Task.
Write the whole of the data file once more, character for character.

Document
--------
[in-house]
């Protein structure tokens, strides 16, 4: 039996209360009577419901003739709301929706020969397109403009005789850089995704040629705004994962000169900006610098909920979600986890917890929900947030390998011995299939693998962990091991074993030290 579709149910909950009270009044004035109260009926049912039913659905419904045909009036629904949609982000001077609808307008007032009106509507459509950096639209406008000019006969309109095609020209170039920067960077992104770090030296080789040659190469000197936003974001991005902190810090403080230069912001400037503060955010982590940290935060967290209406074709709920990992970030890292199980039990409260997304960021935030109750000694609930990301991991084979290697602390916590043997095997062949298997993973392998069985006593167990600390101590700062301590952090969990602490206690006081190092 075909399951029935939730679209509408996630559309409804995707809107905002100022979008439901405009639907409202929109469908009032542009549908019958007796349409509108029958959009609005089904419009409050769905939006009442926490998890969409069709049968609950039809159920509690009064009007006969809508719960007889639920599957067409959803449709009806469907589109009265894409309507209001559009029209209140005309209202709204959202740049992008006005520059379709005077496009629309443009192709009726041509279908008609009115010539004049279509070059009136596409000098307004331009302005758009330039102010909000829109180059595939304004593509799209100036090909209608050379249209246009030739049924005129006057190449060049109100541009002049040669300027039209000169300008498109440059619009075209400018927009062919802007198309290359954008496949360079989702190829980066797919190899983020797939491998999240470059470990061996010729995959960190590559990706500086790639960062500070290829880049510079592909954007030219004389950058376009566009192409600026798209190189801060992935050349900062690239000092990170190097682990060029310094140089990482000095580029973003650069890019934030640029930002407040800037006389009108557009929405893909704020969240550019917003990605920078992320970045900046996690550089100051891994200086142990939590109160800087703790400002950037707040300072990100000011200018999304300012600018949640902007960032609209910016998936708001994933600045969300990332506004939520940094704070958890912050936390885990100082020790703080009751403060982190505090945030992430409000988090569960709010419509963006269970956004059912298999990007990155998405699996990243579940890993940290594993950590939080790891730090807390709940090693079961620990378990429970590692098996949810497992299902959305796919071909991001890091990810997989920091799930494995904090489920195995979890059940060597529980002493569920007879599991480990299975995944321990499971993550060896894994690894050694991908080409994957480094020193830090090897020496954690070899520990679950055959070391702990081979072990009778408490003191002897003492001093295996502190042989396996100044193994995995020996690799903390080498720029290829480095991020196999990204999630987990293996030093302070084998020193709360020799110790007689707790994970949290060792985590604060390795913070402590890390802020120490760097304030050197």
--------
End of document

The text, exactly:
[in-house]
């Protein structure tokens, strides 16, 4: 039996209360009577419901003739709301929706020969397109403009005789850089995704040629705004994962000169900006610098909920979600986890917890929900947030390998011995299939693998962990091991074993030290 579709149910909950009270009044004035109260009926049912039913659905419904045909009036629904949609982000001077609808307008007032009106509507459509950096639209406008000019006969309109095609020209170039920067960077992104770090030296080789040659190469000197936003974001991005902190810090403080230069912001400037503060955010982590940290935060967290209406074709709920990992970030890292199980039990409260997304960021935030109750000694609930990301991991084979290697602390916590043997095997062949298997993973392998069985006593167990600390101590700062301590952090969990602490206690006081190092 075909399951029935939730679209509408996630559309409804995707809107905002100022979008439901405009639907409202929109469908009032542009549908019958007796349409509108029958959009609005089904419009409050769905939006009442926490998890969409069709049968609950039809159920509690009064009007006969809508719960007889639920599957067409959803449709009806469907589109009265894409309507209001559009029209209140005309209202709204959202740049992008006005520059379709005077496009629309443009192709009726041509279908008609009115010539004049279509070059009136596409000098307004331009302005758009330039102010909000829109180059595939304004593509799209100036090909209608050379249209246009030739049924005129006057190449060049109100541009002049040669300027039209000169300008498109440059619009075209400018927009062919802007198309290359954008496949360079989702190829980066797919190899983020797939491998999240470059470990061996010729995959960190590559990706500086790639960062500070290829880049510079592909954007030219004389950058376009566009192409600026798209190189801060992935050349900062690239000092990170190097682990060029310094140089990482000095580029973003650069890019934030640029930002407040800037006389009108557009929405893909704020969240550019917003990605920078992320970045900046996690550089100051891994200086142990939590109160800087703790400002950037707040300072990100000011200018999304300012600018949640902007960032609209910016998936708001994933600045969300990332506004939520940094704070958890912050936390885990100082020790703080009751403060982190505090945030992430409000988090569960709010419509963006269970956004059912298999990007990155998405699996990243579940890993940290594993950590939080790891730090807390709940090693079961620990378990429970590692098996949810497992299902959305796919071909991001890091990810997989920091799930494995904090489920195995979890059940060597529980002493569920007879599991480990299975995944321990499971993550060896894994690894050694991908080409994957480094020193830090090897020496954690070899520990679950055959070391702990081979072990009778408490003191002897003492001093295996502190042989396996100044193994995995020996690799903390080498720029290829480095991020196999990204999630987990293996030093302070084998020193709360020799110790007689707790994970949290060792985590604060390795913070402590890390802020120490760097304030050197």